Home > context, Ethnography, participant observation, Process, Uncategorized > Getting real: Life IS messy!

Getting real: Life IS messy!

Remember a few years ago when Bissell came out with the tag line ‘Life is messy, clean it up’?  I LOVED that campaign and also the sentiment behind it.  Because the truth is, life IS messy.  And consequently, real answers to questions about daily life are often not very cut and dry.

I’m sometimes asked about how ‘reliable’ or ‘valid’ ethnographic research is.  Validity is easy to address because you can’t get more ‘valid’ than real life.  Sure, people don’t always act EXACTLY like they would if you weren’t there.  Almost all research impacts how people behave, and ethnography is no exception.  But, over the years, we have collected lots of evidence (participants yelling at each other, people telling us about things even their spouse didn’t know about them, etc.) that we do get closer to real life than most other research methodologies.

But when it comes to reliability, ethnographers approach the issue a little bit differently.  For example, think about the last 10 times you went grocery shopping.   There were probably some patterns in the way that you did it.  You probably went to the same place (at least most of those times), you probably started at the same end of the store, you probably had a list (or didn’t have a list), etc.  But, there was probably a good deal of variation too, and a lot of the variation was probably attributable to the context of the trip.  For example, did you go shopping alone or with someone else? Did you go shopping on a Tuesday evening or a Saturday afternoon?  Where you stopping by to pick up an ingredient you had forgotten or were you going to the store for the first time in a month?  All of these trips to the store can constitute ‘typical’ grocery shopping within a single household, but each can demonstrate very different types of patterns, and therefore can produce results that can appear a little bit unreliable.  But that is because real life is complex and variable.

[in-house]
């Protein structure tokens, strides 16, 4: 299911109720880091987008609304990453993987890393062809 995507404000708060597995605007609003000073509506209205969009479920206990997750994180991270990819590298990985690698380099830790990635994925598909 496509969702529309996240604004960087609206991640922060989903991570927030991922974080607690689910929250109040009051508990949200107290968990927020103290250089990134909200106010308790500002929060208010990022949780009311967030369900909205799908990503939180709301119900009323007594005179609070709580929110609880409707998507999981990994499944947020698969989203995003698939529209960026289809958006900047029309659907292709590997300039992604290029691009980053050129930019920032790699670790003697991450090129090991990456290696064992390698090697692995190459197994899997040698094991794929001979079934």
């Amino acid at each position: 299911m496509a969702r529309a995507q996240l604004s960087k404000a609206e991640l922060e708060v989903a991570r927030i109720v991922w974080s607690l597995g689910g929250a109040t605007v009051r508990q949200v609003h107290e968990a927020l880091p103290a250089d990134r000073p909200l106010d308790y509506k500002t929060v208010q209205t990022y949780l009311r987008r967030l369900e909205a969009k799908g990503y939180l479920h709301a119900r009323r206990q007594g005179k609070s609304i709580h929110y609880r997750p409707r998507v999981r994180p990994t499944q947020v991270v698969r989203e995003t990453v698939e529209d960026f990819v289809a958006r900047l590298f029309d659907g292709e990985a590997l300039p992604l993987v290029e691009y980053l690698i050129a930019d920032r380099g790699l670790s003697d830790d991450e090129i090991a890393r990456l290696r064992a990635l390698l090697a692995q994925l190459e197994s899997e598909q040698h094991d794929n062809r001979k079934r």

There are actually very few behaviors that get routinized to the degree that there is little or no variation in the way they are done.  So for me, the question is not ‘is your ethnographic project reliable’, it is ‘how well does your ethnographic project capture the way(s) this thing is done’?  It is obviously important to make sure we get to see what is typical, but we also want to make sure we get to see variation and why it exists.  And this is important to try to understand both within and between households/people.

One of the things that concerns me a lot about my discipline (business/corporate ethnography) is that many people are now doing ‘ethnographic research’ without any real attention to the importance of context and the range of complexity that context brings to behavior.  They assume that ‘context’ is covered by being there and watching people do something.  But for me, context is so much more than that.  Obviously the place where the thing happens is an important context to see and understand, but there are generally hundreds if not thousands of other contextual variables that come into play around any particular behavior. The skilled ethnographer will be cataloging and trying to understand as many of those as possible.  And as you can see, this can get very messy, very quickly.  But there is no reason to panic, the skilled ethnographer is also really good at systematically organizing those variables into an understandable story. I believe that the REAL value of ethnography is in its ability to explain the messiness of life and human behavior and to pull out the patterned similarities AND the patterned differences in how a thing is done.

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